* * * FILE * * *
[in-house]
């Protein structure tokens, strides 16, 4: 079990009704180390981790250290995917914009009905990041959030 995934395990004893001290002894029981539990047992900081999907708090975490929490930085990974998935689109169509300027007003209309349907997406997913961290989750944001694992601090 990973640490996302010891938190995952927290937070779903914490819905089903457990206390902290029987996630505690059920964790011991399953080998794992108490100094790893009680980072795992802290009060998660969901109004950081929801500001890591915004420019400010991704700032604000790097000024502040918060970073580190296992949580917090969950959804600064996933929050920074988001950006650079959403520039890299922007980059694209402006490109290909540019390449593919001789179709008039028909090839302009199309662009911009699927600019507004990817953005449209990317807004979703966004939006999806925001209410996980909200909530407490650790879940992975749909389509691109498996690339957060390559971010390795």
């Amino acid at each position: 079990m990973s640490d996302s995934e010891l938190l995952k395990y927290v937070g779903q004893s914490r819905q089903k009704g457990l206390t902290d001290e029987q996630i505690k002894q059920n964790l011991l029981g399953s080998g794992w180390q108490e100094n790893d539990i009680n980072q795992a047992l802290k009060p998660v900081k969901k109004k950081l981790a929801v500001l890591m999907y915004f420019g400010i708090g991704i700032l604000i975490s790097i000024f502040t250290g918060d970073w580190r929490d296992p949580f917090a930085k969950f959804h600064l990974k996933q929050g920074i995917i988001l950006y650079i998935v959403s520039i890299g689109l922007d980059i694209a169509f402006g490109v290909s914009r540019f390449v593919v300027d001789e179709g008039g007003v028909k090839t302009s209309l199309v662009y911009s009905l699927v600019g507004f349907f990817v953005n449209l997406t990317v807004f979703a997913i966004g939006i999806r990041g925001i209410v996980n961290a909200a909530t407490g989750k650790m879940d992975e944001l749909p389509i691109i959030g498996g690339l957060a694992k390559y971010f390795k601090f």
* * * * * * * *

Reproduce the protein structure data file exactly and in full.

[in-house]
């Protein structure tokens, strides 16, 4: 079990009704180390981790250290995917914009009905990041959030 995934395990004893001290002894029981539990047992900081999907708090975490929490930085990974998935689109169509300027007003209309349907997406997913961290989750944001694992601090 990973640490996302010891938190995952927290937070779903914490819905089903457990206390902290029987996630505690059920964790011991399953080998794992108490100094790893009680980072795992802290009060998660969901109004950081929801500001890591915004420019400010991704700032604000790097000024502040918060970073580190296992949580917090969950959804600064996933929050920074988001950006650079959403520039890299922007980059694209402006490109290909540019390449593919001789179709008039028909090839302009199309662009911009699927600019507004990817953005449209990317807004979703966004939006999806925001209410996980909200909530407490650790879940992975749909389509691109498996690339957060390559971010390795």
């Amino acid at each position: 079990m990973s640490d996302s995934e010891l938190l995952k395990y927290v937070g779903q004893s914490r819905q089903k009704g457990l206390t902290d001290e029987q996630i505690k002894q059920n964790l011991l029981g399953s080998g794992w180390q108490e100094n790893d539990i009680n980072q795992a047992l802290k009060p998660v900081k969901k109004k950081l981790a929801v500001l890591m999907y915004f420019g400010i708090g991704i700032l604000i975490s790097i000024f502040t250290g918060d970073w580190r929490d296992p949580f917090a930085k969950f959804h600064l990974k996933q929050g920074i995917i988001l950006y650079i998935v959403s520039i890299g689109l922007d980059i694209a169509f402006g490109v290909s914009r540019f390449v593919v300027d001789e179709g008039g007003v028909k090839t302009s209309l199309v662009y911009s009905l699927v600019g507004f349907f990817v953005n449209l997406t990317v807004f979703a997913i966004g939006i999806r990041g925001i209410v996980n961290a909200a909530t407490g989750k650790m879940d992975e944001l749909p389509i691109i959030g498996g690339l957060a694992k390559y971010f390795k601090f």